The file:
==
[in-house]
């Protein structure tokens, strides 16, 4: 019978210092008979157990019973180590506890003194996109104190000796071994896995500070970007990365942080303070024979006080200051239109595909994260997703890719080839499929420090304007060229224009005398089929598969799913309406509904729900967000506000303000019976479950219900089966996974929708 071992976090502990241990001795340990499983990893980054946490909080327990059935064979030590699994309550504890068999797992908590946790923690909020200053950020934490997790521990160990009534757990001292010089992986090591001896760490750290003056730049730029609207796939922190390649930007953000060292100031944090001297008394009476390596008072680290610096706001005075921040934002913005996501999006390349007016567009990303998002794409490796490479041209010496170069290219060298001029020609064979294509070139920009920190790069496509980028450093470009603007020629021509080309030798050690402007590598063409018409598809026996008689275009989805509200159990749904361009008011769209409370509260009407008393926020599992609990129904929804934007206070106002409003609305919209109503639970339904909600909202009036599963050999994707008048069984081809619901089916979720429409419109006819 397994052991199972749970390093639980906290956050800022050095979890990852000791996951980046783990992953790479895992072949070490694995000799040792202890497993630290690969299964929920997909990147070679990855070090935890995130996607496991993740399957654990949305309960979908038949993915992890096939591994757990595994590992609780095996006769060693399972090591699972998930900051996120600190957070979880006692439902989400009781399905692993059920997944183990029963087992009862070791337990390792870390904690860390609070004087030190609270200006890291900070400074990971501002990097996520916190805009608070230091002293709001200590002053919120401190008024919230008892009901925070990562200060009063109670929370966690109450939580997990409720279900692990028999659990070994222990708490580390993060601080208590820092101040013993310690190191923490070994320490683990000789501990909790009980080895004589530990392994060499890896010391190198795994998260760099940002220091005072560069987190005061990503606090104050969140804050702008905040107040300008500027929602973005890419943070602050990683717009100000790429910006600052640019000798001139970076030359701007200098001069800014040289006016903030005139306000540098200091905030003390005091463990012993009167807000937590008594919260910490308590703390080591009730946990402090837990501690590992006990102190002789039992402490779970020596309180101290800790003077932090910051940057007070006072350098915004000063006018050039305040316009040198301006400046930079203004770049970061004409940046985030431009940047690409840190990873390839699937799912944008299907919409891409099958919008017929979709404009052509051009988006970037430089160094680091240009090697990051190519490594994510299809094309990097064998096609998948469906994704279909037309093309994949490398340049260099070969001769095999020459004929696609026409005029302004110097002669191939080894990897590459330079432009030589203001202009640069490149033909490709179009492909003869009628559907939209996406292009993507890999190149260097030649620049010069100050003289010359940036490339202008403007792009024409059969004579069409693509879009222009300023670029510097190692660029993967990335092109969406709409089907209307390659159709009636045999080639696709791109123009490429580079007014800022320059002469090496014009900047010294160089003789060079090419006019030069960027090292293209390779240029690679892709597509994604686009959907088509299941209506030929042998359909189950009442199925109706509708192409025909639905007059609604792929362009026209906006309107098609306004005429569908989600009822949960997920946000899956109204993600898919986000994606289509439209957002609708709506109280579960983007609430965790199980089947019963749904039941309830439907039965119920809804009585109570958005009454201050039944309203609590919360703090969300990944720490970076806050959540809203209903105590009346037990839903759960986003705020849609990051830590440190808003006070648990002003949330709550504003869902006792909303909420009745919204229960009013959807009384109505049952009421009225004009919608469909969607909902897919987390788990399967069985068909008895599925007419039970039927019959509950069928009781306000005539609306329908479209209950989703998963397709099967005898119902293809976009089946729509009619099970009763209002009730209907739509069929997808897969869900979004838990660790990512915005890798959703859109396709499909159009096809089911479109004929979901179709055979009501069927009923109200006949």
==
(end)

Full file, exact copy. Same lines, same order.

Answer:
[in-house]
């Protein structure tokens, strides 16, 4: 019978210092008979157990019973180590506890003194996109104190000796071994896995500070970007990365942080303070024979006080200051239109595909994260997703890719080839499929420090304007060229224009005398089929598969799913309406509904729900967000506000303000019976479950219900089966996974929708 071992976090502990241990001795340990499983990893980054946490909080327990059935064979030590699994309550504890068999797992908590946790923690909020200053950020934490997790521990160990009534757990001292010089992986090591001896760490750290003056730049730029609207796939922190390649930007953000060292100031944090001297008394009476390596008072680290610096706001005075921040934002913005996501999006390349007016567009990303998002794409490796490479041209010496170069290219060298001029020609064979294509070139920009920190790069496509980028450093470009603007020629021509080309030798050690402007590598063409018409598809026996008689275009989805509200159990749904361009008011769209409370509260009407008393926020599992609990129904929804934007206070106002409003609305919209109503639970339904909600909202009036599963050999994707008048069984081809619901089916979720429409419109006819 397994052991199972749970390093639980906290956050800022050095979890990852000791996951980046783990992953790479895992072949070490694995000799040792202890497993630290690969299964929920997909990147070679990855070090935890995130996607496991993740399957654990949305309960979908038949993915992890096939591994757990595994590992609780095996006769060693399972090591699972998930900051996120600190957070979880006692439902989400009781399905692993059920997944183990029963087992009862070791337990390792870390904690860390609070004087030190609270200006890291900070400074990971501002990097996520916190805009608070230091002293709001200590002053919120401190008024919230008892009901925070990562200060009063109670929370966690109450939580997990409720279900692990028999659990070994222990708490580390993060601080208590820092101040013993310690190191923490070994320490683990000789501990909790009980080895004589530990392994060499890896010391190198795994998260760099940002220091005072560069987190005061990503606090104050969140804050702008905040107040300008500027929602973005890419943070602050990683717009100000790429910006600052640019000798001139970076030359701007200098001069800014040289006016903030005139306000540098200091905030003390005091463990012993009167807000937590008594919260910490308590703390080591009730946990402090837990501690590992006990102190002789039992402490779970020596309180101290800790003077932090910051940057007070006072350098915004000063006018050039305040316009040198301006400046930079203004770049970061004409940046985030431009940047690409840190990873390839699937799912944008299907919409891409099958919008017929979709404009052509051009988006970037430089160094680091240009090697990051190519490594994510299809094309990097064998096609998948469906994704279909037309093309994949490398340049260099070969001769095999020459004929696609026409005029302004110097002669191939080894990897590459330079432009030589203001202009640069490149033909490709179009492909003869009628559907939209996406292009993507890999190149260097030649620049010069100050003289010359940036490339202008403007792009024409059969004579069409693509879009222009300023670029510097190692660029993967990335092109969406709409089907209307390659159709009636045999080639696709791109123009490429580079007014800022320059002469090496014009900047010294160089003789060079090419006019030069960027090292293209390779240029690679892709597509994604686009959907088509299941209506030929042998359909189950009442199925109706509708192409025909639905007059609604792929362009026209906006309107098609306004005429569908989600009822949960997920946000899956109204993600898919986000994606289509439209957002609708709506109280579960983007609430965790199980089947019963749904039941309830439907039965119920809804009585109570958005009454201050039944309203609590919360703090969300990944720490970076806050959540809203209903105590009346037990839903759960986003705020849609990051830590440190808003006070648990002003949330709550504003869902006792909303909420009745919204229960009013959807009384109505049952009421009225004009919608469909969607909902897919987390788990399967069985068909008895599925007419039970039927019959509950069928009781306000005539609306329908479209209950989703998963397709099967005898119902293809976009089946729509009619099970009763209002009730209907739509069929997808897969869900979004838990660790990512915005890798959703859109396709499909159009096809089911479109004929979901179709055979009501069927009923109200006949």